The Strategy of Story
Tell a story
Sell a thing
There’s power and purpose in story. Tell an authentic and compelling story, no matter Suess or Tolstoy, and you’ll sell, whatever you sell, more effectively and sustainably. While the good Doctor S and Comrade Leo are both fine writers, we’d generally recommend a story style somewhere between the rhyming prose and the sweeping epic. Hmmm, that’s fodder for another blog.
At Sussner, we are fully committed to story and storytelling. But before your story can be told, it must be crafted and refined. You’ll notice we didn’t say, “your story needed to be created.” Your story already exists, it’s a matter of drawing it out, or as we like to say, Suss-ing it out.”
Questions that, on the face of it, don’t seem difficult, are often quite difficult to answer without defaulting to the superficial.
– Why do you exist?
– Where are you going, or want to go, as an organization?
– What do you actually do?
– Who do you serve, and who do you need on your team?
– How are you making an impact?
We ask these questions, and the further questions they inspire, frequently. In order to unearth your genuine story, we need to dig deep and drill down to find the core being of your business.
It can be hard work, clients push back, we order lunch and we ask again. We get the easy and safe answers out of the way. Ultimately, the process is varied parts brand therapy, metaphoric polygraph testing, cheerleading, experienced listening and a happy hour, if you’re so inclined.
The resulting true story of your organization will pay dividends in every aspect of your business for years to come.
The big three
Having no story is a problem. Telling a lousy, weak story is also a problem. In terms of problems, check out our most frequently encountered, we-don’t-need-a-story, problems:
Trying to grow and thrive and win by way of messaging only. Sales tools and tactics are disconnected from an energy source. This messaging isn’t rooted in anything fertile enough to promote growth and belief. It’s ultimately ineffective messaging that can’t be counted on. Your people are reticent and even embarrassed to parrot out the message. It either requires too much explaining, or it’s so vague that it’s easily dismissed. Messaging without story is peanut butter and jelly spread on your hand instead of bread. Nobody’s going to shake that hand.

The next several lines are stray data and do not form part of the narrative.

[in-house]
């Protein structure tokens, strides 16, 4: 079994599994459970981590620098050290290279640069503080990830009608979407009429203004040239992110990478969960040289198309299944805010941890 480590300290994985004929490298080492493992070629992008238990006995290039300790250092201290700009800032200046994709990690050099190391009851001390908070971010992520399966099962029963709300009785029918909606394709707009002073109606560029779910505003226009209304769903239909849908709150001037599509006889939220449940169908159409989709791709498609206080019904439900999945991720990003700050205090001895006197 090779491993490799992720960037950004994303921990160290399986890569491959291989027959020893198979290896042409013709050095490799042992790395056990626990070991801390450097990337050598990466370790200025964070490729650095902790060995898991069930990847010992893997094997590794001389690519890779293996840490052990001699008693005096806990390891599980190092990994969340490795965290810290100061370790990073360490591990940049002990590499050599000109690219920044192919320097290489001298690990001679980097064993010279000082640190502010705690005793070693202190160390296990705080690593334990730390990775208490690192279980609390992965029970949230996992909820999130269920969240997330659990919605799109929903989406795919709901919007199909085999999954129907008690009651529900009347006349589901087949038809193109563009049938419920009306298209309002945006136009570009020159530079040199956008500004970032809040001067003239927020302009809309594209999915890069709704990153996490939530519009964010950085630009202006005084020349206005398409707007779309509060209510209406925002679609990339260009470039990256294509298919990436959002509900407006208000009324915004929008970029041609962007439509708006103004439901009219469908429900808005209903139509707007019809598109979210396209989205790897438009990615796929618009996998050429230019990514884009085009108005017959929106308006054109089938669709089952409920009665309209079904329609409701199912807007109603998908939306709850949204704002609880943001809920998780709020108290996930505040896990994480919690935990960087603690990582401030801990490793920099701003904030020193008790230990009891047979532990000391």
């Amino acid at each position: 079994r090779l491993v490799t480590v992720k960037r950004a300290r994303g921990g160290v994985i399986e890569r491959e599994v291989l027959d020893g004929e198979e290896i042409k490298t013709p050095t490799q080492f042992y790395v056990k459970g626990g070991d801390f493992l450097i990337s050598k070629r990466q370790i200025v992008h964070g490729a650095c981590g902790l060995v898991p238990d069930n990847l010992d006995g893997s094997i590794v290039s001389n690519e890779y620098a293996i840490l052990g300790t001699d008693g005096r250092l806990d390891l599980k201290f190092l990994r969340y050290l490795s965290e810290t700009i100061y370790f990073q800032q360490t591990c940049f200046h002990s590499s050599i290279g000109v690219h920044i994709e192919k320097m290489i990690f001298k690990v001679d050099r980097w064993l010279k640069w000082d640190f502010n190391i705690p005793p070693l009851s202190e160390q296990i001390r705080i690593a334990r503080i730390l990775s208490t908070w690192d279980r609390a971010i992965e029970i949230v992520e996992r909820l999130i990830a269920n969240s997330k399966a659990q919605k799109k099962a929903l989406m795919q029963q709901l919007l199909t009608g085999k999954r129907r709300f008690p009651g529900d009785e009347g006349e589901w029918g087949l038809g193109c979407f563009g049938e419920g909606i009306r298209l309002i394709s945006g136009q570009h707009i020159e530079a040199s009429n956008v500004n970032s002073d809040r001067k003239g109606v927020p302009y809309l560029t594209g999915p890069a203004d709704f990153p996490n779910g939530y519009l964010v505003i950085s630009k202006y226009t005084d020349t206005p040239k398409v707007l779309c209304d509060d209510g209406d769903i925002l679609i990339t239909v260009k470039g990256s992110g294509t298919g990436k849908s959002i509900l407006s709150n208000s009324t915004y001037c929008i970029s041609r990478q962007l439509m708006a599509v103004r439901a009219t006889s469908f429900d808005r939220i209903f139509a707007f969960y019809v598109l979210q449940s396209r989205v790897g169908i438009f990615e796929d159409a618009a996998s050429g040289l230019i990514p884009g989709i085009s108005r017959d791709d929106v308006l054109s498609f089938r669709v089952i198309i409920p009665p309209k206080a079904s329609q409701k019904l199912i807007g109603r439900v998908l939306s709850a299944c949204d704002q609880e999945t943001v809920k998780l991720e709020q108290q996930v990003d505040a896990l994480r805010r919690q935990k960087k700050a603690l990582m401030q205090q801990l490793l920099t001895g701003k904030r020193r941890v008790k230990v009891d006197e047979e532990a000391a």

Your customers have customers, or internal stakeholders, that need to be excited and sold. Without a strong story to serve as the North Star, it becomes a version of the old telephone game—what goes in the near end, does not resemble what comes out the far end. Once your brand story is fully established, it’s not up to interpretation or revising on the fly. It is your story, authentically and proudly. It establishes the vibe of all conversations and transactions thereafter.
Without a worthwhile brand story, you’re not able to recruit or retain the best people. Potential employees are left uncertain about the roots and motivations of a company. Current employees notice instability and everchanging brand messaging—it’s not a confidence-building scenario. Companies need to rally their people to a single effort and a unifying banner. Problem number three often goes unrecognized as part of the benefits resulting from a comprehensive brand story.
Your Story is not your messaging
Often the story of branding reads like a how-to manual of tactics, pricing and advertising elements. These are the components and the outcomes of a well-crafted brand story, not the story itself. They are the messengers of your story. Without the anchor of a story, these are hopeful, unsharpened darts thrown, on a windy day, in the general direction of a target.
Do not get us wrong; smart and inspired tactical thinking and market messaging is essential to brand success. But the thing is, they only become smart and inspired with a great story leading the way.
Your story is what your organization stands for. Facts, such as years in business, origins of location and founder’s fondness for stovepipe hats have importance, but this does not get to the essence of what a potential customer or employee needs to know.
Like a person, their resume is not their story. Their story emerges in the interview and the interaction. Use your history and stats as a timeframe and structure for your story.
Go slow to go fast
Find your story and tell it. It can take time initially, but the rewards are great and long-lasting. Tactics become easier and more naturally occurring when actually tied to the soul of your company. Story is yours. Get after it. Find it and articulate it to your world.
It’s story time,
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We tell, and we show. See work examples at sussner.com/work
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